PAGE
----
Data firm IHS Markit said on Wednesday its flash US Composite PMI Output Index, which tracks the manufacturing and services sectors, slipped to a reading of 54.4 this month from 54.6 in August. A reading above 50 indicates growth in private sector output. Though the private sector continues to expand, this month's dip in the index support expectations of an ebb in economic momentum as the boost from fiscal stimulus ebbs.
Gross domestic product is expected to rebound at as much as a record 32% annualized rate in the third quarter after tumbling at a 31.7% rate in the April-June period, the worst performance since the government started keeping records in 1947.
The coronavirus crisis wiped out more than five years of growth, and economists are calling for another aid package from the government to help the fragile recovery. The economy slipped into recession in February.
"The question now turns to whether the economy's strong performance can be sustained into the fourth quarter," said Chris Williamson, chief business economist at IHS Markit, noting that the uncertainty over the Nov. 3 presidential election had also risen. "Risks therefore seem tilted to the downside for the coming months, as businesses await clarity with respect to both the path of the pandemic and the election."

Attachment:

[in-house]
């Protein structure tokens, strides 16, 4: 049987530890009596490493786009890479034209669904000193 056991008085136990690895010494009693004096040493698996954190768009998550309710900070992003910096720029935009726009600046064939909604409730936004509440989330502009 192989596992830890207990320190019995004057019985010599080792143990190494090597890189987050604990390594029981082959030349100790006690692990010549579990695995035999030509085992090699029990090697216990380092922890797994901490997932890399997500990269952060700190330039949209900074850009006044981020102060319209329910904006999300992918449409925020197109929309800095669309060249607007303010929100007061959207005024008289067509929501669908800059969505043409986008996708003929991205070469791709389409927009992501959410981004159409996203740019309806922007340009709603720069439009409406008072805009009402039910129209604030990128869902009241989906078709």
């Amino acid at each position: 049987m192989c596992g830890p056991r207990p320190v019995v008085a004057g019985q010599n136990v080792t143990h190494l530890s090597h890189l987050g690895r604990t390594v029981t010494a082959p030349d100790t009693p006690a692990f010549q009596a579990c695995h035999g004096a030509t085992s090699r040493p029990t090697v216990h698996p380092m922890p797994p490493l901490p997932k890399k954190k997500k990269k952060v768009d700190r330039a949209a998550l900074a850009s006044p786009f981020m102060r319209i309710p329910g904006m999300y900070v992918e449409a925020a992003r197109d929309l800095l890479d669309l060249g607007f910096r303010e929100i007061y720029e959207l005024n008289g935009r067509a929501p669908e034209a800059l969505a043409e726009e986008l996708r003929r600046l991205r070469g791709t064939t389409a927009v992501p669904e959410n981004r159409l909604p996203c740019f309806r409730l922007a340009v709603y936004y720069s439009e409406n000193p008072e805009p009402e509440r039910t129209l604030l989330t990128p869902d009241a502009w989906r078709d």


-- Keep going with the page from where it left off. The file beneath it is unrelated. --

Six months after the Covid-19 pandemic started in the United States, coronavirus cases remain high, with the death toll in the country exceeding 200,000 on Tuesday - by far the highest number of any nation.
The survey's services sector flash PMI fell to 54.6 this month from a reading of 55.0 in August. Economists polled by Reuters had forecast a reading of 54.7 this month for the services sector, which accounts for more than two-thirds of the US economy. The services industry has been hardest hit by the virus and remains below its pre-pandemic level.
A measure of service industry employment slipped this month.
In contrast, manufacturing firms signaled an acceleration in activity. The flash manufacturing PMI increased to 53.5 this month from 53.1 in August. Economists had forecast the index for the sector, which accounts for 11% of the economy, advancing to 53.1 in August. A measure of new orders received by factories edged down to a reading of 54 from 54.1 in August.